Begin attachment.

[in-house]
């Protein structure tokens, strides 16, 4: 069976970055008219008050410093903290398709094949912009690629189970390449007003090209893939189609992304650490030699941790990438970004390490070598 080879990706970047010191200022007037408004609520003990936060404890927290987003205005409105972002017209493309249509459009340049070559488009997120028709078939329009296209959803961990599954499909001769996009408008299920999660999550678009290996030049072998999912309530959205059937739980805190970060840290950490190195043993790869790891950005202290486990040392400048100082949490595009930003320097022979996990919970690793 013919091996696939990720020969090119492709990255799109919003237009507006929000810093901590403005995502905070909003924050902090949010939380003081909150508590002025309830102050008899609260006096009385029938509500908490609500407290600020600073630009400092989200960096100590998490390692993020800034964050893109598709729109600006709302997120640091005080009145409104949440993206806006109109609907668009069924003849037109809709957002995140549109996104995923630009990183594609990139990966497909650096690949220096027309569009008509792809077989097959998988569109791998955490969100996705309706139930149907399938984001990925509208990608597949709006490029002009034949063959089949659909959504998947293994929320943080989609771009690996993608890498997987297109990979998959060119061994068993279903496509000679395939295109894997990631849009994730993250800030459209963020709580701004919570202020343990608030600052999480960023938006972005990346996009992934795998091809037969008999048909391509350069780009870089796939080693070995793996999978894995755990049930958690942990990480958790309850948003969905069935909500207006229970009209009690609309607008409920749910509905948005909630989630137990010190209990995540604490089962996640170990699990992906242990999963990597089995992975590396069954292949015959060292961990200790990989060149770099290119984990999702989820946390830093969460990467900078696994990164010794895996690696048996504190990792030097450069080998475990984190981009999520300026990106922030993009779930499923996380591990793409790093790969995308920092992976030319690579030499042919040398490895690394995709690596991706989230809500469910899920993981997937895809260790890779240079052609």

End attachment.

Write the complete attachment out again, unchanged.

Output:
[in-house]
């Protein structure tokens, strides 16, 4: 069976970055008219008050410093903290398709094949912009690629189970390449007003090209893939189609992304650490030699941790990438970004390490070598 080879990706970047010191200022007037408004609520003990936060404890927290987003205005409105972002017209493309249509459009340049070559488009997120028709078939329009296209959803961990599954499909001769996009408008299920999660999550678009290996030049072998999912309530959205059937739980805190970060840290950490190195043993790869790891950005202290486990040392400048100082949490595009930003320097022979996990919970690793 013919091996696939990720020969090119492709990255799109919003237009507006929000810093901590403005995502905070909003924050902090949010939380003081909150508590002025309830102050008899609260006096009385029938509500908490609500407290600020600073630009400092989200960096100590998490390692993020800034964050893109598709729109600006709302997120640091005080009145409104949440993206806006109109609907668009069924003849037109809709957002995140549109996104995923630009990183594609990139990966497909650096690949220096027309569009008509792809077989097959998988569109791998955490969100996705309706139930149907399938984001990925509208990608597949709006490029002009034949063959089949659909959504998947293994929320943080989609771009690996993608890498997987297109990979998959060119061994068993279903496509000679395939295109894997990631849009994730993250800030459209963020709580701004919570202020343990608030600052999480960023938006972005990346996009992934795998091809037969008999048909391509350069780009870089796939080693070995793996999978894995755990049930958690942990990480958790309850948003969905069935909500207006229970009209009690609309607008409920749910509905948005909630989630137990010190209990995540604490089962996640170990699990992906242990999963990597089995992975590396069954292949015959060292961990200790990989060149770099290119984990999702989820946390830093969460990467900078696994990164010794895996690696048996504190990792030097450069080998475990984190981009999520300026990106922030993009779930499923996380591990793409790093790969995308920092992976030319690579030499042919040398490895690394995709690596991706989230809500469910899920993981997937895809260790890779240079052609």